How did the greatest hip hop album to rise out of Ottawa become a tragic story?
It is, admittedly, subjective to state that Bad Information, the second record from Flight Distance, is the city’s greatest, but few would deny the tragedy of the past six months. Two of the album’s key creators have died, too young and too soon.
Bad Information was written and rapped by Bender and Patience, whose interplay was searing and seamless. Calkuta was DJ, and the record was produced, and all those beats written by, Crack Moses.
On March 1, 2018 Bender — real name Alex Buchanan — died in his sleep in Montreal, possibly of sleep apnea. He was known beyond Ottawa as a champion battle rapper (there are many clips on Youtube of him in rap battles). In Ottawa he formed Flight Distance with his friend and fellow rapper Patience — real name Patrick Jodoin — and released three albums, Run For Your Lives! in 2005, Bad Information in 2011, and High Priests of Low Life in 2014. On the day Bender died, he was 37 years old.
Bad Information was produced by Joshua Sherman under the name Crack Moses, which was one his musical aliases. After an illness, Josh died on June 28, at age 34.
“Because the future is grim, brothers and sisters, I’m here to make music . . .” Patrick raps on Info-Pop Outbreak, the second track on Bad Information. Granted, it’s easy to comb through lyrics and find something prophetic — especially in hip hop, where the lyrical flow can be thick and unsparing — but surely no one anticipated a future as grim as the recent past. The careers that have been cut down were still rich and full of promise.
Bender’s output was prodigious. Battle rapping is not for the faint of heart, as two rappers stand toe to toe and take turns smacking each other down with barbed rhymes. It looks exhausting, yet Bender travelled the world to compete. He was also a prolific visual artist, often hawking his celebrity portraits on social media. When he died he was working on a new record from Flight Distance and, reportedly, on a novel.
Josh released a lot of his own solo music and produced for others. He also produced a track on Flight Distance’s third record, High Priests of Low Life, and Bender and Patrick appeared on two of his solo albums.
Bender and Josh made a lot of music over their careers, sometimes together. For many fans the pinnacle for both artists was Bad Information, with its circular, psychedelic beats and its scathing lyrics (e.g, “with my friends getting drunk in a city that fucking hates itself…”). I cited it as my favourite album of 2012 in my year-end list in the Ottawa Citizen, and used descriptives such as “musical, assertive and collaborative,” and “all tightly wound around a hypnotic spool.” Six years later it remains one of my favourite hip hop records, from Ottawa or anywhere else.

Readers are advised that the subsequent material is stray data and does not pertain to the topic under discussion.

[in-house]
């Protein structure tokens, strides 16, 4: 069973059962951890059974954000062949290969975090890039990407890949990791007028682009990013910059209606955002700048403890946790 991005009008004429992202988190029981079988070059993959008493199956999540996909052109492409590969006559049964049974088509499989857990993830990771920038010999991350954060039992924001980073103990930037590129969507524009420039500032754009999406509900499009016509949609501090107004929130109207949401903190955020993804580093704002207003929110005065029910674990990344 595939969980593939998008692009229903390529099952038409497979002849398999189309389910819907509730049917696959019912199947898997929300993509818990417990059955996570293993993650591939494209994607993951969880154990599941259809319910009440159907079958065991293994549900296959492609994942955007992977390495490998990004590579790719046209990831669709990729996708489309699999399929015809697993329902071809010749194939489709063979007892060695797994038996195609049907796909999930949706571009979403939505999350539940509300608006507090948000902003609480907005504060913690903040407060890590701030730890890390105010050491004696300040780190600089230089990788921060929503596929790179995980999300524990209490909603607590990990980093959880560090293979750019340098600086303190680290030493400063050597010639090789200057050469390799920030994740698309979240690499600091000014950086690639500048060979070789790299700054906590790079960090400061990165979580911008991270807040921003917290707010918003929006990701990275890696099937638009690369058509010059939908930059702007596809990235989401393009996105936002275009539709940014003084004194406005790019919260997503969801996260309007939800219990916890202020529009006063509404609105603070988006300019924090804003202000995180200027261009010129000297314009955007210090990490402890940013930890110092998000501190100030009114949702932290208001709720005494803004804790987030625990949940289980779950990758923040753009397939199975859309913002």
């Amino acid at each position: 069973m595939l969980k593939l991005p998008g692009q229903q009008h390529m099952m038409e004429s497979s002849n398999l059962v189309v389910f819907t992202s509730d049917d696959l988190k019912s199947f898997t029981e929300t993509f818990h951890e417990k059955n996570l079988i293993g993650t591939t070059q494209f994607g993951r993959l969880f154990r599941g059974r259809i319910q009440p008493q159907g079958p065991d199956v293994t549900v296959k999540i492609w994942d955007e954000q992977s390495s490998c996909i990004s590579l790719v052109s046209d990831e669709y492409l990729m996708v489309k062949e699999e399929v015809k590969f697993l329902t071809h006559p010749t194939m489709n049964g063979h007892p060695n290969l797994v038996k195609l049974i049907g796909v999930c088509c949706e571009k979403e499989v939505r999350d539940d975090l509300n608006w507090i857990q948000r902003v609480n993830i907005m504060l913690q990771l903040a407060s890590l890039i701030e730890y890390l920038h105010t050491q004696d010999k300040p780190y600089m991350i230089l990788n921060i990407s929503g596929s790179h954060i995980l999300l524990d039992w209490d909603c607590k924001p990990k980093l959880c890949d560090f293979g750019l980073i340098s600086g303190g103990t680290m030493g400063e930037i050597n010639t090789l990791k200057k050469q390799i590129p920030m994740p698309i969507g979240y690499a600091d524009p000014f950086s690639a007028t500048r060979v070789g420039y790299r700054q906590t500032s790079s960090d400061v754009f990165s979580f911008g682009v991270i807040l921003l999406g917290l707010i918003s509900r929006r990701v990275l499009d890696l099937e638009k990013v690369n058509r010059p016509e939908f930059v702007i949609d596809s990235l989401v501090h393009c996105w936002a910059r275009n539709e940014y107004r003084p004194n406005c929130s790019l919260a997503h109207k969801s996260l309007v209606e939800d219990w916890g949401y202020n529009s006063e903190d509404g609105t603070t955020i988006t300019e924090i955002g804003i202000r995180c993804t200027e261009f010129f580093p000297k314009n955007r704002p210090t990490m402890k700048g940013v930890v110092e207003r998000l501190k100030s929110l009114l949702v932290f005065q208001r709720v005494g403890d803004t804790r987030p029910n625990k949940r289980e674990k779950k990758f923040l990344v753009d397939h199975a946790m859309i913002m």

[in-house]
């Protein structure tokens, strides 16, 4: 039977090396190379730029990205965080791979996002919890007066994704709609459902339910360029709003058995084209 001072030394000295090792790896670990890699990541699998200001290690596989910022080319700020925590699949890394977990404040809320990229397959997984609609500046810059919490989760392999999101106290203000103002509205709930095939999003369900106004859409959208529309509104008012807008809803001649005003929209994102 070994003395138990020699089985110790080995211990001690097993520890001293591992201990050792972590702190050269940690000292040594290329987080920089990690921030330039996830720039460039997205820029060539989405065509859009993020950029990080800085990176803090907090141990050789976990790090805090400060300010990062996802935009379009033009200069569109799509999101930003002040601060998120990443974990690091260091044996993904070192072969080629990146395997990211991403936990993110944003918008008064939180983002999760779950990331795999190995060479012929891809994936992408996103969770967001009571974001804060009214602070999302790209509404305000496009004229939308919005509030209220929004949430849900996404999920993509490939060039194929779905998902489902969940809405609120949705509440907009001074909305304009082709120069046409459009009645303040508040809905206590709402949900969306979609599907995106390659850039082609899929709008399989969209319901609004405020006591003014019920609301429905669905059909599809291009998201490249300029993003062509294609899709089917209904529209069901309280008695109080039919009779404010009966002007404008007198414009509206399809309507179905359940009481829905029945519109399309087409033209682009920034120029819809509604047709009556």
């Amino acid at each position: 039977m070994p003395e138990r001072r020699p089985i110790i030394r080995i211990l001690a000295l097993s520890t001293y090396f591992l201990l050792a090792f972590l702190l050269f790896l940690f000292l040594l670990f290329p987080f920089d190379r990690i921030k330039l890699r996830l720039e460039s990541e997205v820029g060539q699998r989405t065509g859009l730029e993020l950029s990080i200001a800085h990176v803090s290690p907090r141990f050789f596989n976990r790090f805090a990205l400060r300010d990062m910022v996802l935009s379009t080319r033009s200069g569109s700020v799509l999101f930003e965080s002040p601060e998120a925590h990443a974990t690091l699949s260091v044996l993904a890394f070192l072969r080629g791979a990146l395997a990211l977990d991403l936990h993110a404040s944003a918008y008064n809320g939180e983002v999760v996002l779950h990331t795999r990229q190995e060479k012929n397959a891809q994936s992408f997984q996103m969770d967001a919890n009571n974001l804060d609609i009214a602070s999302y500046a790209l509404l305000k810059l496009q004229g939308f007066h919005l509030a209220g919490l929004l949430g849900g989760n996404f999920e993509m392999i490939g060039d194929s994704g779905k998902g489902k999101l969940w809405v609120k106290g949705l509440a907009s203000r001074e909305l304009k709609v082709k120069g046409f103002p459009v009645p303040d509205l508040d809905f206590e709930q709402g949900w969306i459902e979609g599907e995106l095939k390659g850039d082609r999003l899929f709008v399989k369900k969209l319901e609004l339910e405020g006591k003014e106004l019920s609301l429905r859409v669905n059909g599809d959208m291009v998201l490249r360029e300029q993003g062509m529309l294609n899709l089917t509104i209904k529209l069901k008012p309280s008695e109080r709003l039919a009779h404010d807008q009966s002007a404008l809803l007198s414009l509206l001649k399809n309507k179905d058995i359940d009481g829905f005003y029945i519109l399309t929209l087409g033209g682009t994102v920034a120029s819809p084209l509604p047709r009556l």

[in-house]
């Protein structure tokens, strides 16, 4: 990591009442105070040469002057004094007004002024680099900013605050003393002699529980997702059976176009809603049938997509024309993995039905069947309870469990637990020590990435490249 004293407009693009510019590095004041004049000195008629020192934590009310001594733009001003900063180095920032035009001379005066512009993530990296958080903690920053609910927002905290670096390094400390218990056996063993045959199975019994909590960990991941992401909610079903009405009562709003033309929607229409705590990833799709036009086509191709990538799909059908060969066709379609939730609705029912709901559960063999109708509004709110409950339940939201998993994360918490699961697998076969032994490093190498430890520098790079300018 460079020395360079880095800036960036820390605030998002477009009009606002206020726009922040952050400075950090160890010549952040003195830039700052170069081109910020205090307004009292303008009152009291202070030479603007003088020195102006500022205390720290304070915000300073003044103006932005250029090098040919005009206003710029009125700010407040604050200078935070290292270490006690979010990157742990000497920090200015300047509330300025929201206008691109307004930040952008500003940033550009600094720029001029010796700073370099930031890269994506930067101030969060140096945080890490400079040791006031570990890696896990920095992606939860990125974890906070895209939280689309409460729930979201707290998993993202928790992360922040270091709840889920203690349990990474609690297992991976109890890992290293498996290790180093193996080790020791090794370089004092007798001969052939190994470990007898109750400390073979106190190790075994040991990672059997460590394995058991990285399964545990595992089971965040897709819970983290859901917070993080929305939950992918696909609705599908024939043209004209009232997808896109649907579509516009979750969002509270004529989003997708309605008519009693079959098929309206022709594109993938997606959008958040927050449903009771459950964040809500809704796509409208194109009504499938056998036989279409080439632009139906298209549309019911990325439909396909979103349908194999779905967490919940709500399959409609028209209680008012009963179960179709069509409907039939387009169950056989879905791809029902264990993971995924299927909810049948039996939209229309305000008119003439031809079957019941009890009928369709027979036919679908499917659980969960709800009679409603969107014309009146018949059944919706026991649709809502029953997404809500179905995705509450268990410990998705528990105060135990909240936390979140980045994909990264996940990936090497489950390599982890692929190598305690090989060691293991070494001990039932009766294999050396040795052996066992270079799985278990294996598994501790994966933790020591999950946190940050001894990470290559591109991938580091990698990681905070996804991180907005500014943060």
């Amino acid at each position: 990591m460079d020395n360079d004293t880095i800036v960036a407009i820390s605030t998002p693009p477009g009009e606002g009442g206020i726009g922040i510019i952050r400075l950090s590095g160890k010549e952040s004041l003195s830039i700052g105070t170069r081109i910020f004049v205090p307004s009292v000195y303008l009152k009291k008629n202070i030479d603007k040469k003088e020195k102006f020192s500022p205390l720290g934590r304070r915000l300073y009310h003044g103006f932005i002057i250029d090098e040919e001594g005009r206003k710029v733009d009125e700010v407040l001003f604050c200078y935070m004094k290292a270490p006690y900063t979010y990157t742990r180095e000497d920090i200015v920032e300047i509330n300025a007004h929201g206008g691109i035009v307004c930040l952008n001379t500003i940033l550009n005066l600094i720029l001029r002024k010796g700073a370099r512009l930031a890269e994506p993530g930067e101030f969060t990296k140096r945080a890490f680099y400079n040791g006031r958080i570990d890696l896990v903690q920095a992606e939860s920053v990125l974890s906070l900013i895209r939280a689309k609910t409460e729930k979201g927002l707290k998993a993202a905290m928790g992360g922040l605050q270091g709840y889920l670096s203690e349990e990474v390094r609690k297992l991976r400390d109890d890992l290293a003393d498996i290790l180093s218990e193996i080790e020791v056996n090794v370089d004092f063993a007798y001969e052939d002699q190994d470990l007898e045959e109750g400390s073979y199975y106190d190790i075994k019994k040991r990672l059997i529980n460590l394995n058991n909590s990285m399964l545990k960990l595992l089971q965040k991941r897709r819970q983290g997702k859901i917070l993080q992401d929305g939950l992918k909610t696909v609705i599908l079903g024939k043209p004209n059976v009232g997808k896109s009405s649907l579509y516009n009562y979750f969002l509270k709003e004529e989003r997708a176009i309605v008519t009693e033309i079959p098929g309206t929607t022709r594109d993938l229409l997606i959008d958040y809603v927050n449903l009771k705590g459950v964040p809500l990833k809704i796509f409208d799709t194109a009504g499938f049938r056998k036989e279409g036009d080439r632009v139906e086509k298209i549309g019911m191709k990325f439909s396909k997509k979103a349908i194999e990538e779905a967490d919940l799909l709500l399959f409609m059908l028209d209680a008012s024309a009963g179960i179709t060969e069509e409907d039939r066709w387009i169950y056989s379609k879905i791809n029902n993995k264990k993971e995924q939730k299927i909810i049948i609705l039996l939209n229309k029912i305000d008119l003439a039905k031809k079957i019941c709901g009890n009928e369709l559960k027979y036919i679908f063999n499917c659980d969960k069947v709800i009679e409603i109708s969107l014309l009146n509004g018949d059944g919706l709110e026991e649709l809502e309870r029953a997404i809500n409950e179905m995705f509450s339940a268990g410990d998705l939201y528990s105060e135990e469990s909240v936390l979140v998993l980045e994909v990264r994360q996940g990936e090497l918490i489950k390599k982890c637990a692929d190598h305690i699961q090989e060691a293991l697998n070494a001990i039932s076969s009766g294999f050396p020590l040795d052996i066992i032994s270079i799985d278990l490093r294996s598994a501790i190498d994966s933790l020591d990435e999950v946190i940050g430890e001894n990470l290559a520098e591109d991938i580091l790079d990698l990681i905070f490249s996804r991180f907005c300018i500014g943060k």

Bad Information is also testament to the depth and strength of the hip hop scene in Ottawa at the time. In 2011-12 there was standout music from Missing Linx (including PrufRock, Hyfidelik, Just Jamaal and Cannon 2X), from Philly Moves, Atherton, Zoo Legacy, Sound of Lions and the fleeting, incandescent mashup that was Daughters of the Revolution.
None of Flight Distance’s music was made in isolation, and all members were parts of larger local crews, with rappers and producers such as Vektrx, Escrol, DJ Illo, STAY, Osa, Derek Period and others. Escrol was a prominent guest on Bad Information, including on the track When the Satellites Fail — which Patrick cites as his favourite beat by Crack Moses. (His favourite Bender rhyme is “his whole verse from Tree of Smoke,” a track on High Priests of Low Life.)
“Bender, Josh and Patrick met in the early 2000s at Bumpers, the now long-gone punk and pool bar in the Glebe. “Bender and I hit it off right away. He was new to Ottawa and we became immediate best friends,” he says. “We both knew Josh for several years before we really started working seriously together. Josh was rapping under various different wild-ass aliases over the years, solo and in a group, and was well-known partly because he was quite short, yet had the deepest voice you’d ever heard. He was unique, and really dope. . . His music was dark, clever, energetic and funky.”
Bender was “an absolute genius,” Patrick says, from “the way he pieced words together and unleashed them, to his emotional intelligence, his ability to articulate true, meaningful existential thoughts and then his knack for gripping storytelling.
“We were like brothers,” he says. “We spent a lot of time together over the past 18 years or so, so the loss is hard to describe.”
He cites Bender as the “nucleus” of his relationship with Josh, and adds, “I hadn’t seen much of Josh in the last few years, and I regret that.”
Flight Distance is down to two members, just Patrick and DJ Calkuta (or Cool Cal, real name Callum Browne), but there may be more music to come. Patrick is going through beats left behind by his old friend and “navigating what Bender would and wouldn’t want shared with the world. He was very particular, and it’s important that I don’t share any music that wouldn’t be up to his standards.” He’s also working on a solo record that will “feature a lot of Bender’s beats.”
Patrick recently organized “The First Annual Bender Day” at Oz Kafe in the ByWard Market, and he hopes to release a special edition of Bad Information on vinyl, to celebrate Bender and Josh and to raise funds for a worthy charity.
The future may be grim, but celebrating the best can make it better and, as he sang on that great album, “I’m here to make music.”